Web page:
IMG_3520.JPG

    A small awl is then used to punch through the pattern, marking the rivet locations on the surface of the plastic nose cone below. There are 38 rivet locations in each rivet group, and two levels of 32 circumferential rivet groups. That means we'll be marking 2,432 rivet locations.

    IMG_3519.JPG

    More later,
    James
     
  11. Sep 21, 2018 #131

    James Duffy

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    With all 2400+ rivet locations marked, we can now remove the shroud pattern. It's tough to make out the rivet locations on this photo, but they are there, and for most projects this would be more than adequate. (Click for full-size image)

    IMG_3523.JPG

    We're going to take this a step beyond, though, and lightly drill out each of the rivet locations with a #64 drill bit held in a pin vise. Each section of 38 rivets takes about six minutes to complete, so this step may take a few days.

    More later,
    James
     
  12. Sep 22, 2018 #132

    zog139

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    Ahh... King of the S7 rivets is making another appearance...
     
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  13. Sep 22, 2018 #133

    TheAviator

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    Hoo boy, here we go. Really looking forward to your build.

    (And I thought you said you'd never touch another Bumper :p)
     
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  14. Sep 22, 2018 #134

    James Duffy

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    The rivet locations are drilled with the #64 bit only deep enough to mark the surface. A few turns of the pin vise are plenty.

    IMG_3531.JPG

    A quarter of the rivets have been drilled so far, or just over 600 locations. The darker rivet locations are the result of a test to improve visibility of the marks with some pencil lead.

    IMG_3532.JPG

    I should also mention that magnification was an absolute must for this little task, and that my cheapo optivisor has become an indispensable tool.

    James
     
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  15. Sep 24, 2018 #135

    James Duffy

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    The last of the 2,400+ rivets have been drilled, and the surface sanded smooth. A rough estimate puts the time needed to complete this task at roughly 6.5 hours, spread over four days.

    IMG_3536.JPG

    Progress was impeded slightly by the fact that our dog has learned how to climb from the back of the hobby room couch onto my workbench.

    IMG_3534.JPG

    Next up is to research, draw, and etch the detail on the forward end of the cone. The arrangement of access doors on the Bumper WAC differed a bit from the standard research V-2 rounds flown at White Sands, so this may take a few days.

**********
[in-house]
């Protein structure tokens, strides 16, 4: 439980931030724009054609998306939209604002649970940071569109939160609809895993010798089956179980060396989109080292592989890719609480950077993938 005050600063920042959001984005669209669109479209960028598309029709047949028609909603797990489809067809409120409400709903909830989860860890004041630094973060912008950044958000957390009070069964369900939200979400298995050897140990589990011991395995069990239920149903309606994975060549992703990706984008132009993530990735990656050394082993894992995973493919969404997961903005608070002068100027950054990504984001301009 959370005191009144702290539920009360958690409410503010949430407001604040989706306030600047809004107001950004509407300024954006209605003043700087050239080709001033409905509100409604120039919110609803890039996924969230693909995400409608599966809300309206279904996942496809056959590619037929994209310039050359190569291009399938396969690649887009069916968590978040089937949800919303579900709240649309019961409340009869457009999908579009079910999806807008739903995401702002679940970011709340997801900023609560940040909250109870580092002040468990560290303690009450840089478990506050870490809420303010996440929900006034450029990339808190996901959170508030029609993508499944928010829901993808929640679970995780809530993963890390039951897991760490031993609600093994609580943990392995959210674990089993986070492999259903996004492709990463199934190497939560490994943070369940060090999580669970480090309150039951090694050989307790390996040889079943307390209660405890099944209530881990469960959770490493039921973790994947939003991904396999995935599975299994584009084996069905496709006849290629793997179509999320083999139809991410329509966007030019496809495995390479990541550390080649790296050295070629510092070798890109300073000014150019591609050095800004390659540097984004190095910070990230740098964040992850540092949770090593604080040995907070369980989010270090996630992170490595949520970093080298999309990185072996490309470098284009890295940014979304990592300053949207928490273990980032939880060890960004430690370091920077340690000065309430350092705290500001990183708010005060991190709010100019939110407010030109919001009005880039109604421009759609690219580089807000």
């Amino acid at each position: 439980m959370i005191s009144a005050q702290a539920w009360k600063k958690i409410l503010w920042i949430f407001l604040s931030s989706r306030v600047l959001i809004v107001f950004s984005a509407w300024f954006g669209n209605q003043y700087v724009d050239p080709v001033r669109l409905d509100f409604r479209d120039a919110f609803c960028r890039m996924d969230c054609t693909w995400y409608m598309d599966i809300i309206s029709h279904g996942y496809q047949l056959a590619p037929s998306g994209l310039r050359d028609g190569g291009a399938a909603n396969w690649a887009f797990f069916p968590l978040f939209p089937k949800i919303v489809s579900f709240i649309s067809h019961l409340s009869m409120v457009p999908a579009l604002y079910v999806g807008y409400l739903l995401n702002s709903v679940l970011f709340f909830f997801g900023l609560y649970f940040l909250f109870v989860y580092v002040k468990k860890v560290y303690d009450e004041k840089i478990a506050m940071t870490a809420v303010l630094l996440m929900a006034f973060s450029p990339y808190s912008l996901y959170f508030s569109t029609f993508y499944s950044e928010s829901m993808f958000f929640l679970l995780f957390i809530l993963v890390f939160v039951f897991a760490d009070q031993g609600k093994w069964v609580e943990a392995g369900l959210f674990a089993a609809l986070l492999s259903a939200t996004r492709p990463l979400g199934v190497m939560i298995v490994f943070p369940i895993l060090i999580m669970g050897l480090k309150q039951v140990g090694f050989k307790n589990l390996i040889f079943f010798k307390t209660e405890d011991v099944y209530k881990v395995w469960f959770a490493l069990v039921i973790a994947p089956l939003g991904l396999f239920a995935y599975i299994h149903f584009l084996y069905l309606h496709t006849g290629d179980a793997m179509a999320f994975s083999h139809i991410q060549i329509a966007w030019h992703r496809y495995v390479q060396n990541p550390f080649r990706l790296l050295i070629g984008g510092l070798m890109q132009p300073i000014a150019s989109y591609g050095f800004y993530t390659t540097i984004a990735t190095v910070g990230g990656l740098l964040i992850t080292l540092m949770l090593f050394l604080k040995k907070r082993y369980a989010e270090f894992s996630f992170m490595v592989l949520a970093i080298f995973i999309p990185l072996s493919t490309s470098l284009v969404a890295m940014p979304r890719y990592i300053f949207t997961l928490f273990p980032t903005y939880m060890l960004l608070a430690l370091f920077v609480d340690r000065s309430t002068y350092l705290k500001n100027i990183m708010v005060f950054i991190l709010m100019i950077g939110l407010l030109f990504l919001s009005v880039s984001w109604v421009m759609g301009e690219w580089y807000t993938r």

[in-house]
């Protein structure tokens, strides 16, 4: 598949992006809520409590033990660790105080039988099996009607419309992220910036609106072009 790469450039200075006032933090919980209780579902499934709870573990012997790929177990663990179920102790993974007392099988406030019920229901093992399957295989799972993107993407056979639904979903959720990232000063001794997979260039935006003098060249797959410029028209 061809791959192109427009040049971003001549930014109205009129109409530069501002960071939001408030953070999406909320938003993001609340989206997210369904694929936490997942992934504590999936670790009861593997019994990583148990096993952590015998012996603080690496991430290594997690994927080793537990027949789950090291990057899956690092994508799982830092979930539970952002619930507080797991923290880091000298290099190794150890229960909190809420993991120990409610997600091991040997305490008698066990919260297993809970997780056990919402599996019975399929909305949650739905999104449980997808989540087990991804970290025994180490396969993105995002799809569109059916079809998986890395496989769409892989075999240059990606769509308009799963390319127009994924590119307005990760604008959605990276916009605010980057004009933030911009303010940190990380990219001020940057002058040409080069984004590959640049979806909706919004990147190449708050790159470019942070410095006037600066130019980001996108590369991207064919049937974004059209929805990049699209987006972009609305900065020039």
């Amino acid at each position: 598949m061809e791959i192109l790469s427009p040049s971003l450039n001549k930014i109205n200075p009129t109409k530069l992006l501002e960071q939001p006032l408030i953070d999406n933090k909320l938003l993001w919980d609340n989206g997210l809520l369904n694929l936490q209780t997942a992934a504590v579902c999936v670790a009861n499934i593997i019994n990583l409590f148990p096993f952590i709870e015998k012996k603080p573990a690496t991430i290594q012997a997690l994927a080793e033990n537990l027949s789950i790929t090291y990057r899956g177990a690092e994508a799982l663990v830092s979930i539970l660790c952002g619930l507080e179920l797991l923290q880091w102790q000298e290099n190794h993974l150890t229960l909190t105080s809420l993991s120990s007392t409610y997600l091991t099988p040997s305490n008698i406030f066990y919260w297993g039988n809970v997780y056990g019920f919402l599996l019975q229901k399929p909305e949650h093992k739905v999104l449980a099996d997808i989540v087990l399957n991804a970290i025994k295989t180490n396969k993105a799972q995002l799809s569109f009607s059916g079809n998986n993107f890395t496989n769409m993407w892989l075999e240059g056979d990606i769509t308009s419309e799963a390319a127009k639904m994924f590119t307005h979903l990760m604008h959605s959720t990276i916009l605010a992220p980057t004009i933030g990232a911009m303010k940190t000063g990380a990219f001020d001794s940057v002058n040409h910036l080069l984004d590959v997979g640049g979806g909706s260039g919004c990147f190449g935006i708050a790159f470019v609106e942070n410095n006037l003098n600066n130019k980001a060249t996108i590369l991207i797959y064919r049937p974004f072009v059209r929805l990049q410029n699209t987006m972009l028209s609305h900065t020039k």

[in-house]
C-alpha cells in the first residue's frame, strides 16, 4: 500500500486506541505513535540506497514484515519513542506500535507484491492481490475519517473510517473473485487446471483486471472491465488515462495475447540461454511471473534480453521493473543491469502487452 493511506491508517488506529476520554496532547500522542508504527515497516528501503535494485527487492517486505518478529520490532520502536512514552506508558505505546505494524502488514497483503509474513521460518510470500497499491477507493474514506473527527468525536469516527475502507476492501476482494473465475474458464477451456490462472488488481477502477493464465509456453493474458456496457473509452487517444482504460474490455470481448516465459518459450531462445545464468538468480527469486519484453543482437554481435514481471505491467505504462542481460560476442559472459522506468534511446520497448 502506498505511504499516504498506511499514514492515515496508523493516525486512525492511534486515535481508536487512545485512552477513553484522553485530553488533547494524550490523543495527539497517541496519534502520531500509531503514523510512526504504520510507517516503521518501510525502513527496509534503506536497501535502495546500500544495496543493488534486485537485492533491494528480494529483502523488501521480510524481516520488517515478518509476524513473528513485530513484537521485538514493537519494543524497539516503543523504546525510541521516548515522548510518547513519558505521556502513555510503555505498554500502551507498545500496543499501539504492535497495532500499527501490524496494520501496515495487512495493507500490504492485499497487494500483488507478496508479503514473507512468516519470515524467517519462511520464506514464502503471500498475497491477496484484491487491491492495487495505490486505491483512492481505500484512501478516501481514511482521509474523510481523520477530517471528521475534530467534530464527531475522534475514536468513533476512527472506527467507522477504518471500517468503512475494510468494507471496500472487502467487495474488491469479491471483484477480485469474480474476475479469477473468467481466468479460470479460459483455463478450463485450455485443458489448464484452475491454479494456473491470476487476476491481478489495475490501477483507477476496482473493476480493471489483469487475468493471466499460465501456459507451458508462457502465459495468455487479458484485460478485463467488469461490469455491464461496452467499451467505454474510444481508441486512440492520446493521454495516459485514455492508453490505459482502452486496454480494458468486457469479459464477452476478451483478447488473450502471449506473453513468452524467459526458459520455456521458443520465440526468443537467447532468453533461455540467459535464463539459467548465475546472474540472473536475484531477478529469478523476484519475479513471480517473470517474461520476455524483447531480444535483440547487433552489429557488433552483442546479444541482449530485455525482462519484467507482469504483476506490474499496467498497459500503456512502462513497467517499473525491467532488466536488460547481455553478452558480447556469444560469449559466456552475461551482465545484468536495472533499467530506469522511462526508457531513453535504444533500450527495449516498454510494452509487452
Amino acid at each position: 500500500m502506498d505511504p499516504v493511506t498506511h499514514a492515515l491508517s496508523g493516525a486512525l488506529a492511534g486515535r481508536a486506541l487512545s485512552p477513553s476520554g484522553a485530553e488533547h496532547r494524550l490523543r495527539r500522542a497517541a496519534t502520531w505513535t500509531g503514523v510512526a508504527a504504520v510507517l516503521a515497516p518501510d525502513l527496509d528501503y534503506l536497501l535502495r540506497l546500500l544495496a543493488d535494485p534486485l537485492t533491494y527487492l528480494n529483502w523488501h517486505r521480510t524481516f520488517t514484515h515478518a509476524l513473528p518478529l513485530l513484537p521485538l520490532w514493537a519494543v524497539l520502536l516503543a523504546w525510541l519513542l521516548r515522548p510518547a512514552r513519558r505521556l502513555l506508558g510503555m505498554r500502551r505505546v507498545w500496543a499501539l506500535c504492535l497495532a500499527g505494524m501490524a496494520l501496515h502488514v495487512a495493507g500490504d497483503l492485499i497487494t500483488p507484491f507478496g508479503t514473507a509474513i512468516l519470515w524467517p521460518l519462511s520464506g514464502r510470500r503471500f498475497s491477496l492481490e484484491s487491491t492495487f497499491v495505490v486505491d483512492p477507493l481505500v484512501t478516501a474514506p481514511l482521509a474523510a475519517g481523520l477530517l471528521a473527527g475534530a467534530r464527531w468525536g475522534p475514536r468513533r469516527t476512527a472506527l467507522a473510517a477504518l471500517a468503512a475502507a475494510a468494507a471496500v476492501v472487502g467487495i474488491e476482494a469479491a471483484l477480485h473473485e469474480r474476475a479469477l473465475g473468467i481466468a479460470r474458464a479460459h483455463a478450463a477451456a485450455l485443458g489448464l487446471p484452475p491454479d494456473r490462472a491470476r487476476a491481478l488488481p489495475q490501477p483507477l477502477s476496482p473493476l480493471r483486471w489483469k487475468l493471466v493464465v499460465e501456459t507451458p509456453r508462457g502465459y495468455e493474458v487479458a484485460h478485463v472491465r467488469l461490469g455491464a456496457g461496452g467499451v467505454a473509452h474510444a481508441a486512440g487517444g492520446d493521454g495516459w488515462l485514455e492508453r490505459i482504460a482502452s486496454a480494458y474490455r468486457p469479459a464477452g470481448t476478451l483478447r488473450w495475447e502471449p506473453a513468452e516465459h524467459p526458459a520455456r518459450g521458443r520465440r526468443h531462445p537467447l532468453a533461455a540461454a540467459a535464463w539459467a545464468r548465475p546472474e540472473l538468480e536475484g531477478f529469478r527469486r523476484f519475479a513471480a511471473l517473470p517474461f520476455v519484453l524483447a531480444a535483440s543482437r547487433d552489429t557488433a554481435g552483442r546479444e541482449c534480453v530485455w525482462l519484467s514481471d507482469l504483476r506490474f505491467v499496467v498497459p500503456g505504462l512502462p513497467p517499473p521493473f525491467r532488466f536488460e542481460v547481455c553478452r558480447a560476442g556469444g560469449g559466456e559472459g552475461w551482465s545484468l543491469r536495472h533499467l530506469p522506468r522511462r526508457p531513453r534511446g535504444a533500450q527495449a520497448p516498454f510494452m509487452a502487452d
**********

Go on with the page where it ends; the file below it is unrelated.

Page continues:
James
     
  16. Sep 29, 2018 #136

    Andrew_ASC

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    That is the most rivets I’ve ever seen added on a rocket. Good luck with your entries.
     
  17. Sep 29, 2018 #137

    Steve Shannon

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    Wow! Looks like Braille!
     
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  18. Jan 24, 2019 #138

    James Duffy

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    Or months, even...

    Still haven't gotten around to the doors, but I did knock out the airframe tube for the V-2 today. Having declared a personal jihad against paper tubes in all their many forms, a replacement was fashioned from a rolled sheet of .015" G10 glass. This isn't a new technique; I freely admit I stole the technique from Mike Nowak and Chris Flanigan, who have successfully used this trick on their large Saturn models.

    First, a piece of .015" thick G10 sheet was sourced from ACP Composites: https://store.acpsales.com/products/2342/fiberglass-sheets-natural

    Next, a section of this sheet measuring 214mm (the height of the tube section) x 316mm (the diameter of the tube X pi) is marked and cut. The maker space through which I had access to a laser cutter went belly-up, so I had to cut this out like a common cave-dwelling savage. A 8mm-wide strip was also cut out to help back up the tube seam.

    I carefully planned out how all of this was going to be clamped up once the epoxy was applied, and did a dry run. Waxed paper was taped into place to keep everything clean.

    IMG_3816.JPG

    Once the clamp sequence was figured out the seam of the rolled tube section was butted together, epoxy brushed into place, and the backing strip positioned. A long caul was placed over the backing strip and the clamps where put into place. Five-minute epoxy was used.